Marymount University is making waves in the triathlon world by creating a varsity-level program at the institution; a first in a sport that currently revolves around club programs at the collegiate level. Marymount has hired Zane Castro as head coach of both teams. Castro brings with him to Marymount 15 years of experience coaching triathlon at both the national and international levels. YoungTri caught up with him to learn more about the collegiate triathlon world, how it’s changing, and about the Marymount program.
Why collegiate triathlon?
The simple response is that the collegiate years are the obvious hole in elite development in the US triathlon system. Very few people realize it, but Junior (under 19) results do not project success at the elite level. Our country created this sport, but right now we are the weakest at the elite level, and we shouldn’t be, given our resources. So we need to encourage real, effective development of the sport during the collegiate years.
Until recently, the norm in the United States has been for athletes to get serious about triathlon after specializing in one of the three disciplines first. Why should a great runner or swimmer come to your school to do triathlon rather than running or swimming in college and then re-focusing on triathlon afterwards?
We are entering a new era in triathlon, so the old model isn’t going to work. A great swimmer may develop their swimming in college, but they will likely come out lacking run development… the same can go for runners. Many collegiate athletes on scholarship don’t have the freedom to work on the other two disciplines, even if they know how. Like some other sports that aren’t well-developed at the high school level we can take athletes who haven’t necessarily been involved in triathlon before, but have a significant running and swimming background and develop them.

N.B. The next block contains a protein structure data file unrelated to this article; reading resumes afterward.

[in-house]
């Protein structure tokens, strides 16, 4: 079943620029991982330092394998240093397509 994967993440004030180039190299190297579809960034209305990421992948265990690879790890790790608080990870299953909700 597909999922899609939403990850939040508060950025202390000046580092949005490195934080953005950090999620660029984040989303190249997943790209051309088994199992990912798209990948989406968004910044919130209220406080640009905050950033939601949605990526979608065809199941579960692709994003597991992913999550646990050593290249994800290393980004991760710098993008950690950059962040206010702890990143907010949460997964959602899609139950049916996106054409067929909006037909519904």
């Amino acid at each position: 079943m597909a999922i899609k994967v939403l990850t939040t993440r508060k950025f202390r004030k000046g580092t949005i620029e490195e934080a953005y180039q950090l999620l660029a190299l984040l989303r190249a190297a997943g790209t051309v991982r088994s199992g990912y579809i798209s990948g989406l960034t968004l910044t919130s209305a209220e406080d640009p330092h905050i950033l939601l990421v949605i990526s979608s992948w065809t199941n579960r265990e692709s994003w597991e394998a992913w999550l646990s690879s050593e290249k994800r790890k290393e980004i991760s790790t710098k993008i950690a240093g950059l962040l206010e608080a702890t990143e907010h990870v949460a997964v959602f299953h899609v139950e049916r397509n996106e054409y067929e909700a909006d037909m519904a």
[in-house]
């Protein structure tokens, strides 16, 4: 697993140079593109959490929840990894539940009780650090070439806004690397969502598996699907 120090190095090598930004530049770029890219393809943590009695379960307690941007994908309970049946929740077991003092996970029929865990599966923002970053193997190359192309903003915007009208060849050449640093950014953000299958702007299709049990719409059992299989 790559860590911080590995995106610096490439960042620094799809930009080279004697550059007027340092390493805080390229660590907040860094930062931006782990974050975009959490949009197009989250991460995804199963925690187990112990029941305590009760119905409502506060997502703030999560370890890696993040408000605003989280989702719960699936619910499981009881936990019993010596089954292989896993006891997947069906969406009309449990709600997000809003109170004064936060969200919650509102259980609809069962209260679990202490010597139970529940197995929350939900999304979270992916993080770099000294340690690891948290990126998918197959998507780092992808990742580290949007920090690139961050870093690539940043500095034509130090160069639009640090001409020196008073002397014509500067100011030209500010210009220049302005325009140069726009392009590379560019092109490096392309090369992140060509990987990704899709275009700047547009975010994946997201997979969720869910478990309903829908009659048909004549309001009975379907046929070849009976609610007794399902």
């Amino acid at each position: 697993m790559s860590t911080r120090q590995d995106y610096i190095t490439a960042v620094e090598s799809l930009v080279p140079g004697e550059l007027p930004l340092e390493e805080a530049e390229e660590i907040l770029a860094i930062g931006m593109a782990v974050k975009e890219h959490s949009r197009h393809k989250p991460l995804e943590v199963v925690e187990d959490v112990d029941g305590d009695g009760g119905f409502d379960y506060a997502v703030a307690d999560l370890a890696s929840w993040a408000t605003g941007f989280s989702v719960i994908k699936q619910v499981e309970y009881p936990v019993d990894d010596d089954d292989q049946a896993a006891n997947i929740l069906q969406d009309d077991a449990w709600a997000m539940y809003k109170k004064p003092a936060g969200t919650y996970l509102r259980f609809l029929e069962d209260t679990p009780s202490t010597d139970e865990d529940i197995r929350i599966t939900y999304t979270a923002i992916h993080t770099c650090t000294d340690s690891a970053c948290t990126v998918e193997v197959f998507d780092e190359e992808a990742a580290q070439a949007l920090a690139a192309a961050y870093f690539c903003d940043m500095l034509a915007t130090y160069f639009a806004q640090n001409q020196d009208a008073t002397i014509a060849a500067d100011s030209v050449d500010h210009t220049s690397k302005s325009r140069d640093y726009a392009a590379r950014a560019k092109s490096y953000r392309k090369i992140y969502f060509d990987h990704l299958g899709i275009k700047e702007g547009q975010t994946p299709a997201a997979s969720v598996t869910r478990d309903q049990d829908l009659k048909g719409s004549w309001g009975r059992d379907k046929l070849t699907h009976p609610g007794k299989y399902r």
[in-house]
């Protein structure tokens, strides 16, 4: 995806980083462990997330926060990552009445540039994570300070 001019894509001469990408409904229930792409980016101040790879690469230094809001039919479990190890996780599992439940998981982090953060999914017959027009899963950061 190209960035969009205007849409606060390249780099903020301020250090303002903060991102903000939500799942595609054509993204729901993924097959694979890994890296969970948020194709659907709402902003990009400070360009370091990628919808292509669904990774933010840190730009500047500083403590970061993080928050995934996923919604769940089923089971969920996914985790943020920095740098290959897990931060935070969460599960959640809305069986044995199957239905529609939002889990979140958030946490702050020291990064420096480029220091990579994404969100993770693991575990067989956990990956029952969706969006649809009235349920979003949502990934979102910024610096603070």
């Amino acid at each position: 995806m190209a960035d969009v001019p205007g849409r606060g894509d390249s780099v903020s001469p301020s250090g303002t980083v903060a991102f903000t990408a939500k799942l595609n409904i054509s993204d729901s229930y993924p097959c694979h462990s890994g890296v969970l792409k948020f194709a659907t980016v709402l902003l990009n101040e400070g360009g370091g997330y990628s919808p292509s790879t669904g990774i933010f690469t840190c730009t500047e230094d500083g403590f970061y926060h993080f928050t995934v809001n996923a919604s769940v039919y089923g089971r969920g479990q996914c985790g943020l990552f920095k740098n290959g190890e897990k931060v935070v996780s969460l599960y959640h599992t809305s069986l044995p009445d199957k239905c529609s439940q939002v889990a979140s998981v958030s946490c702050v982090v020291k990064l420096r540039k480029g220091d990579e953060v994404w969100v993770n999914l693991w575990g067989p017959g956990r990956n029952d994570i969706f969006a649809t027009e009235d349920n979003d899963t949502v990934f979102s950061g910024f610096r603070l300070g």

How will NCAA triathlon be different from the current collegiate club triathlon model?
The current club triathlon model may or may not have supportive knowledgeable coaches. Club programs also have limited funding (athletes have to pay out-of-pocket to compete). Here at Marymount, about three-quarters of all competition costs will definitely be covered and we will be looking for more funding. NCAA teams are run by knowledgeable coaches with support from the school.
Currently, we will compete against clubs and funnel into the current national system (Junior, U23 or EDR) depending on the ages of our athletes. Once triathlon becomes an NCAA sport, our competition will be the other NCAA schools—the first 10 schools to sign the petition.
The NCAA has made it pretty clear that triathlon will be added as an emerging sport for women. But, given Title IX, how can up-and-coming male triathletes be certain that collegiate triathlon will be a viable option for them in the future?
First off, the emerging sport mandate is thru Title IX, so, yes, it’s technically for women. But the mandate doesn’t have any bearing on whether a university chooses to get behind a program and support it for both men and women. Right now, a collegiate-development avenue is a great opportunity for male triathletes, regardless of whether triathlon is “technically” an NCAA sport. Specifically at Marymount, we have full support from our president and AD, so we will be able to offer development—to both men and women—regardless of what happens with the NCAA mandate.
Stay tuned for more about Marymount and other college triathlon programs in upcoming features!